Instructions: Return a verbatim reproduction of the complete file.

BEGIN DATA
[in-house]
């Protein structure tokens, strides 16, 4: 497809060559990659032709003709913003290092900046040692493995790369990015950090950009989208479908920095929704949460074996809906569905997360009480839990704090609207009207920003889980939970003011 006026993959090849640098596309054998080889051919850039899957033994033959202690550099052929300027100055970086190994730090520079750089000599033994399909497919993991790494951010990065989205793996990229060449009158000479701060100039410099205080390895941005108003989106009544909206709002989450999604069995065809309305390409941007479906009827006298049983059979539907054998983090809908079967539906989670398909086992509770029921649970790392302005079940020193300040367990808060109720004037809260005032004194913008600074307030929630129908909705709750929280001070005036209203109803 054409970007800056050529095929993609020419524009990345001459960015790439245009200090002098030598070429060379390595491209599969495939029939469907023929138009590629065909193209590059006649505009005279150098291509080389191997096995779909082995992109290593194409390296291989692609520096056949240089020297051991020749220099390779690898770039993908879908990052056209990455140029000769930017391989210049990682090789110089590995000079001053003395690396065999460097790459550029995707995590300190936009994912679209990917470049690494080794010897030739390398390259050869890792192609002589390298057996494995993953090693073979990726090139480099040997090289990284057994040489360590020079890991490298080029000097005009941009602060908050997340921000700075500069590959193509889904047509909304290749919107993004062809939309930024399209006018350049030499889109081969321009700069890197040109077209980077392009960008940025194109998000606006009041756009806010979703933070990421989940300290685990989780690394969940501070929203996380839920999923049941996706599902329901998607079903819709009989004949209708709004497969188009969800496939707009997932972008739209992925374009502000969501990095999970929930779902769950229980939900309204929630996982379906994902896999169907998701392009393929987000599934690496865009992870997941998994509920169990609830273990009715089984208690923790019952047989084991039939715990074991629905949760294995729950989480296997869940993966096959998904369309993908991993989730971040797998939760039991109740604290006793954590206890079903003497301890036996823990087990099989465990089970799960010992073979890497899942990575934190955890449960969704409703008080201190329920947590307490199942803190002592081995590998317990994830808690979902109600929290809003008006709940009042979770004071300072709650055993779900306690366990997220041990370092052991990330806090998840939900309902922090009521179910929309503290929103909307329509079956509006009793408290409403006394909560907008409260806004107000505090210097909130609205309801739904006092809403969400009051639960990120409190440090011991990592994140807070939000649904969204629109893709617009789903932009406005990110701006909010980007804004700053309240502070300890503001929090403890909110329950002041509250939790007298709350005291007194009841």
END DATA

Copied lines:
[in-house]
């Protein structure tokens, strides 16, 4: 497809060559990659032709003709913003290092900046040692493995790369990015950090950009989208479908920095929704949460074996809906569905997360009480839990704090609207009207920003889980939970003011 006026993959090849640098596309054998080889051919850039899957033994033959202690550099052929300027100055970086190994730090520079750089000599033994399909497919993991790494951010990065989205793996990229060449009158000479701060100039410099205080390895941005108003989106009544909206709002989450999604069995065809309305390409941007479906009827006298049983059979539907054998983090809908079967539906989670398909086992509770029921649970790392302005079940020193300040367990808060109720004037809260005032004194913008600074307030929630129908909705709750929280001070005036209203109803 054409970007800056050529095929993609020419524009990345001459960015790439245009200090002098030598070429060379390595491209599969495939029939469907023929138009590629065909193209590059006649505009005279150098291509080389191997096995779909082995992109290593194409390296291989692609520096056949240089020297051991020749220099390779690898770039993908879908990052056209990455140029000769930017391989210049990682090789110089590995000079001053003395690396065999460097790459550029995707995590300190936009994912679209990917470049690494080794010897030739390398390259050869890792192609002589390298057996494995993953090693073979990726090139480099040997090289990284057994040489360590020079890991490298080029000097005009941009602060908050997340921000700075500069590959193509889904047509909304290749919107993004062809939309930024399209006018350049030499889109081969321009700069890197040109077209980077392009960008940025194109998000606006009041756009806010979703933070990421989940300290685990989780690394969940501070929203996380839920999923049941996706599902329901998607079903819709009989004949209708709004497969188009969800496939707009997932972008739209992925374009502000969501990095999970929930779902769950229980939900309204929630996982379906994902896999169907998701392009393929987000599934690496865009992870997941998994509920169990609830273990009715089984208690923790019952047989084991039939715990074991629905949760294995729950989480296997869940993966096959998904369309993908991993989730971040797998939760039991109740604290006793954590206890079903003497301890036996823990087990099989465990089970799960010992073979890497899942990575934190955890449960969704409703008080201190329920947590307490199942803190002592081995590998317990994830808690979902109600929290809003008006709940009042979770004071300072709650055993779900306690366990997220041990370092052991990330806090998840939900309902922090009521179910929309503290929103909307329509079956509006009793408290409403006394909560907008409260806004107000505090210097909130609205309801739904006092809403969400009051639960990120409190440090011991990592994140807070939000649904969204629109893709617009789903932009406005990110701006909010980007804004700053309240502070300890503001929090403890909110329950002041509250939790007298709350005291007194009841």